I was blindingly wrong. Acquisitions generally fall into three categories:
- Acqui-hire: Opportunistic — interesting tech, couldn’t get explosive growth, investors got tired, no one retires but tech lives on, and many team members have employment continued.
- Strategic: Decently well thought-out, high-growth business leading their market, premium dollars paid, founders get an earnout that delays private island purchase, lucite statues for everyone.
- Executive hubris: Sometimes a senior executive will get an idea in their mind and everyone around them is powerless to prevent impending disaster. Often, premium dollars are paid, but there’s no obvious synergy with the existing business and the offending executive is the only person who speaks in meetings, phrasing questions in the form of statements to their underlings in attendance.
It’s a marathon with a lot of sprinting
If there’s appetite for an acquisition from a larger company, you’re going to have a lot of intense moments followed by (perceived) lulls in activity. I tell folks on a path to get acquired that it’s going to take 17 meetings. But it’s actually going to be variations of the same meeting 17 times. Each meeting, there will be one new person and they are the Most Important Person in the meeting.
It’s likely they’re the next rung up the leadership or part of a new function that needs to engage on the deal (Sales, for example). If you get to 11 meetings and then no more, well, you know that the 11th Important person more than likely played their veto card (Sorry).
At the same time, quiet does not mean over. When a larger company is doing an acquisition there are dozens (sometimes hundreds) of people who get involved. That’s a lot of people to brief, answer questions from, advocate with, etc. It doesn’t mean your potential buyer has lost interest just because they don’t call you daily.
But don’t be surprised if you suddenly get a flurry of questions after periods of silence. If things are going well, this is your chance to partner with the corporate development team and make them look like heroes by getting back the best information you can to answer the (likely) random questions.
What about bankers?
If you aren’t running a formal sale process, corporate development teams will get annoyed if you show up with a banker at the first meeting. And, well, all the meetings. The really good investment bankers will always annoy a corporate development team, because this is Now Serious and the power dynamic will shift from the big company to the banker (note: it does not shift to you, the entrepreneur).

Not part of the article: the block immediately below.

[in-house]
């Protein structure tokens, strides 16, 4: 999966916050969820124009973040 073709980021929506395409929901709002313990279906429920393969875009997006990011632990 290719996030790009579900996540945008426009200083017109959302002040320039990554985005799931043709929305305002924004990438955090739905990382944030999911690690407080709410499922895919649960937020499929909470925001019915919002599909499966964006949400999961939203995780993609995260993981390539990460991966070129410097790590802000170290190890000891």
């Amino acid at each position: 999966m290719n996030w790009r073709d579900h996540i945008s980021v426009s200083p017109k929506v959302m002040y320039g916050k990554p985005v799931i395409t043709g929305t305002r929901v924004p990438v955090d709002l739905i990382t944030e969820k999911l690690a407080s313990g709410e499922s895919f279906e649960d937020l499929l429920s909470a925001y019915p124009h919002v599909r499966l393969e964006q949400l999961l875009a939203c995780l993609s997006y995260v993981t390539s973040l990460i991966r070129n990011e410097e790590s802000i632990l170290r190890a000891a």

Assuming there’s no process leading up to the first meeting, you should seek out a banker only once the intentions of the larger organization are clear. This will likely be after things like joint customer exploration, a partnership, etc. Also, bankers are expensive, so make sure a senior leader at the potential acquirer has signaled that they want to get married and at a price that generates an ROI on those fees.
Bankers will also be happy if you’ve been engaged with multiple corporate development organizations, because they can then manufacture FOMO.
Every corporate development team does the same exercise: Build, buy, partner. I doubt there has ever been an acquisition where someone had to generate this spreadsheet.
The reality is that this exercise has never generated an, “oh, we should build this” result once you’re past a few meetings. But if you’re in early meetings and there’s an engineering VP who’s demonstrating their intelligence, yes, they might try to build something.
So the discussions will go on ice, the company will try to build — and fail, and then discussions will resume. (Again, they aren’t going to steal your source code, etc.) Remember: Play the long game.
The partner option is a little harder to navigate. Don’t be fooled by someone who says, “We have 18,000 sales people who will sell your product.” It takes a lot of work to partner with a bigger company and they might drag you into deep water before you know it.
Let’s Made A Deal: A Crash Course On Corporate Development was originally published in TechCrunch.